ALLEN G. BREED
AP National Writer
On the very day John F. Kennedy died, a cottage industry was born. Fifty years and hundreds of millions of dollars later, it's still thriving.
Its product? The "truth" about the president's assassination.
"By the evening of November 22, 1963, I found myself being drawn into the case," Los Angeles businessman Ray Marcus wrote in "Addendum B," one of several self-published monographs he produced on the assassination. For him, authorities were just too quick and too pat with their conclusion.
"The government was saying there was only one assassin; that there was no conspiracy. It was obvious that even if this subsequently turned out to be true, it could not have been known to be true at that time."
Most skeptics, including Marcus, didn't get rich by publishing their doubts and theories -- and some have even bankrupted themselves chasing theirs. But for a select few, there's been good money in keeping the controversy alive.
Best-selling books and blockbuster movies have raked in massive profits since 1963. And now, with the 50th anniversary of that horrible day in Dallas looming, a new generation is set to cash in.
Of course, the Warren Commission officially concluded in 1964 that Lee Harvey Oswald had acted alone -- and issued 26 volumes of documents to support that determination. But rather than closing the book on JFK's death, the report merely served as fuel for an already kindled fire of doubt and suspicion.
Since then, even government investigators have stepped away from the lone assassin theory. In 1978, the U.S. House Select Committee on Assassinations ended its own lengthy inquiry by finding that JFK "was probably assassinated as a result of a conspiracy."
That panel acknowledged it was "unable to identify the other gunman or the extent of the conspiracy." But armed with mountains of subsequently released documents, there has been no shortage of people willing to offer their own conclusions.
Among the leading suspects: Cuban exiles angry about the Bay of Pigs fiasco; Mafiosi enraged by Attorney General Robert Kennedy's attacks on organized crime; the "military-industrial complex," worried about JFK's review of war policy in Vietnam.
One theorist even floated the notion that Kennedy's limousine driver shot the president -- as part of an effort to cover up proof of an alien invasion.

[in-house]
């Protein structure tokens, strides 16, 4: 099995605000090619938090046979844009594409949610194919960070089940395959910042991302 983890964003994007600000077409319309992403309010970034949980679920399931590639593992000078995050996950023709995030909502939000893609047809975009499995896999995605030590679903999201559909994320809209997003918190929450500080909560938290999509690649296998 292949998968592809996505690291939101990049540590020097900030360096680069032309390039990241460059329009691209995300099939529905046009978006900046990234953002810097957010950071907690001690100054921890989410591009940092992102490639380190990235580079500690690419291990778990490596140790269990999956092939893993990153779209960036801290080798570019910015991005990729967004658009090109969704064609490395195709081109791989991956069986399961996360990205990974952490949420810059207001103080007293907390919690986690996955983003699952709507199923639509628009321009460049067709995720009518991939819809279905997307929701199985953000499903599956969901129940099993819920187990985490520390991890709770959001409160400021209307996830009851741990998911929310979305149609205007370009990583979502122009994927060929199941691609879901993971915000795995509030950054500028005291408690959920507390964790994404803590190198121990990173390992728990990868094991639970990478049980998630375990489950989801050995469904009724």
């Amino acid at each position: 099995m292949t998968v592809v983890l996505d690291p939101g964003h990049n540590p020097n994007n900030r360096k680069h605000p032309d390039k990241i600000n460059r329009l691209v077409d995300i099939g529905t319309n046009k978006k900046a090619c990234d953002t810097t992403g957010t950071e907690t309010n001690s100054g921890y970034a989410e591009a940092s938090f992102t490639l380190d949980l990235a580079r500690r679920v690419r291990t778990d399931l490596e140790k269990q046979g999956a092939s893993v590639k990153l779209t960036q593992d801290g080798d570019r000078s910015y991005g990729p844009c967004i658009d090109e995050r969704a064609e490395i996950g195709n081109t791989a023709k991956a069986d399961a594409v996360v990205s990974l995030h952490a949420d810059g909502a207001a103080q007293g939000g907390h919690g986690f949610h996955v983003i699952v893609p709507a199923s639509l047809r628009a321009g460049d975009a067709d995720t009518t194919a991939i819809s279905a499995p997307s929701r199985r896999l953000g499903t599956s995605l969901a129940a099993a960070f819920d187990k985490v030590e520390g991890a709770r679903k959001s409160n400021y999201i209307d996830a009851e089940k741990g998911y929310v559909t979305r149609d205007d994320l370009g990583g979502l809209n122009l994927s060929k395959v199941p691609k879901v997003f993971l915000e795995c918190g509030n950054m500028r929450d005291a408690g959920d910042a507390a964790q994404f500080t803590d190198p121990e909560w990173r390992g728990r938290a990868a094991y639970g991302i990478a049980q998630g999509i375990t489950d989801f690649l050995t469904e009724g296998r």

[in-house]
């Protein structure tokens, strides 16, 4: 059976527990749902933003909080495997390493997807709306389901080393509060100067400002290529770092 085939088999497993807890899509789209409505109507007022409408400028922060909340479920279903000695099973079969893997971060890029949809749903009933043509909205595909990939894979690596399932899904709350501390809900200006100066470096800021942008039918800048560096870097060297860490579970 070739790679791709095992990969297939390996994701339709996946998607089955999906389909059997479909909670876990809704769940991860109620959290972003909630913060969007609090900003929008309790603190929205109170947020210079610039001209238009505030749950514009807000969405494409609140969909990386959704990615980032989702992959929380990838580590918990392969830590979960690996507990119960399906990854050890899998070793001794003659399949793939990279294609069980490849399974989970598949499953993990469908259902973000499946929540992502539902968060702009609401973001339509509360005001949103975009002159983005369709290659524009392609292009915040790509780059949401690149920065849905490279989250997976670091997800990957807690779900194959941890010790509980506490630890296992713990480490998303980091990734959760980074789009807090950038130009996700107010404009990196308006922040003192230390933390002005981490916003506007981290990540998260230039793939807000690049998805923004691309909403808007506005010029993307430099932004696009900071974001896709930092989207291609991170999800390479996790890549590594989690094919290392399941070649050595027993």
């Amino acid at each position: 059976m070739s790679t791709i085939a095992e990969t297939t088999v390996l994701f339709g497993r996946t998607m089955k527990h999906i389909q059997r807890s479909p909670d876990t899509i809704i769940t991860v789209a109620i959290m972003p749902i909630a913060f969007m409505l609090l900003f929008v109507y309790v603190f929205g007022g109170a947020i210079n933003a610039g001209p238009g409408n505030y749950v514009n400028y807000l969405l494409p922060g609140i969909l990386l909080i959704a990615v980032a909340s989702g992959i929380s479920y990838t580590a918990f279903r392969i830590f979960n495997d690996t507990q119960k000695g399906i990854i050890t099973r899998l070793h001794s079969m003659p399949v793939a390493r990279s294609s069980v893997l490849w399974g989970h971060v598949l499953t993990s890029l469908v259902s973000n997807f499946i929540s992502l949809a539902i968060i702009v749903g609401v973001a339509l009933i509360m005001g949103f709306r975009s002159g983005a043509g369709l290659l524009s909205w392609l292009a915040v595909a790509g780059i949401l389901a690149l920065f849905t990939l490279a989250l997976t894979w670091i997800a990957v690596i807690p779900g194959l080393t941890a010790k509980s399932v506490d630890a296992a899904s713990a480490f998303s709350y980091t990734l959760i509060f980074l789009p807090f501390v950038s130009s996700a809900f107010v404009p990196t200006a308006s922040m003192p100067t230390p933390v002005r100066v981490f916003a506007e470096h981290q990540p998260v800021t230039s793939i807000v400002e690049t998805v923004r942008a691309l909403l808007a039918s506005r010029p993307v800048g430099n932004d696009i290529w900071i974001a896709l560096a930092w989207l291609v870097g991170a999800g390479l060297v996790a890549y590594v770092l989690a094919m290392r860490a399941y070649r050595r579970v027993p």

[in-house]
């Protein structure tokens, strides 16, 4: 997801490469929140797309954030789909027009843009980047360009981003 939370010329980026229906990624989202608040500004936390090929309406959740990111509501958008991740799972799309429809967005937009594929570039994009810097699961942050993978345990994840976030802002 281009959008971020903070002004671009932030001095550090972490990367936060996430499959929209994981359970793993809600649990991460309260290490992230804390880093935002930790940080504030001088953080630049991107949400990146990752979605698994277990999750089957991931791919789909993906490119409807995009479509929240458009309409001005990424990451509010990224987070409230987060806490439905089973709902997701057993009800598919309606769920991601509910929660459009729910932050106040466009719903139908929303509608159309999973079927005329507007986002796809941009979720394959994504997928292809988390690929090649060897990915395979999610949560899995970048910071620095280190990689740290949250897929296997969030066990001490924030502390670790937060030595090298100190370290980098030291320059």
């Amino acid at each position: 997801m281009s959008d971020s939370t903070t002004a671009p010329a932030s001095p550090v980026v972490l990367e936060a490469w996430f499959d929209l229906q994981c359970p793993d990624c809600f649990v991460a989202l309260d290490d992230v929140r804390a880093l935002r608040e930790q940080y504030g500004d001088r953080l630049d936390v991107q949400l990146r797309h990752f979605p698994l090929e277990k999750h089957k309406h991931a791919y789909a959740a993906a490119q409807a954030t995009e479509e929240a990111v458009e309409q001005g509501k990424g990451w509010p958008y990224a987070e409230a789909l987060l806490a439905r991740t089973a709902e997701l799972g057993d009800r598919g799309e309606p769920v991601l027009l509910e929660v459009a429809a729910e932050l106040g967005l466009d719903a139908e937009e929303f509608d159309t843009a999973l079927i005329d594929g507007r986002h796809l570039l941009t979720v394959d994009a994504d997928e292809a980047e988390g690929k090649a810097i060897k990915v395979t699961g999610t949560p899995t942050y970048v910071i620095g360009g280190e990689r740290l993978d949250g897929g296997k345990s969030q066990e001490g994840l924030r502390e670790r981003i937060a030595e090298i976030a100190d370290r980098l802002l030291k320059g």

Anything but that Oswald, a hapless former Marine, was in the right place at the right time, with motive and opportunity to pull off one of the most audacious crimes in American history.
"As they say, nature abhors a vacuum, and the mind abhors chance," says Michael Shermer, executive director of the Skeptics Society and author of "The Believing Brain," a book on how humans seem hardwired to find patterns in disparate facts and unconnected, often innocent coincidences.
Polls underscore the point.
About 6 in 10 Americans say they believe multiple people were involved in a conspiracy to assassinate Kennedy, while only one-fourth think Oswald acted alone, according to an AP-GfK survey done in mid-April. Belief in a conspiracy, though strong, has declined since a 2003 Gallup poll found 75 percent said they thought Oswald was part of a wider plot.
The case has riveted the public from the start. When the Warren Commission report was released in book form, it debuted at No. 7 on The New York Times Best Sellers List.
Two years later, attorney Mark Lane's "Rush to Judgment" dominated the list. The Warren Commission, he argued, "frequently chose to rely on evidence that was no stronger and sometimes demonstrably weaker than contrary evidence which it rejected."
The book has since sold millions of copies in hardcover and paperback, says Lane.
Since then, dozens of books with titles like "Best Evidence," ''Reasonable Doubt," ''High Treason" and "Coup D'Etat in America: The CIA and the Assassination of John F. Kennedy" have sought to lay responsibility for JFK's death at the highest levels of the U.S. government -- and beyond.
British journalist Anthony Summers, whose BBC documentary became the 1980 book "Conspiracy," says many conspiracy buffs "are fine scholars and students, and some are mad as hatters who think it was done by men from Mars using catapults."
Unlike the later coverage of Watergate, there were no reporters like The Washington Post's Bob Woodward and Carl Bernstein, who were told by their editors, "Get on this and don't get off it," says Summers, whose works focused on people and events largely ignored or treated cursorily by the official investigations. "Nobody went down there and really did the shoe leather work and the phone calls that we're all supposed to do," he says.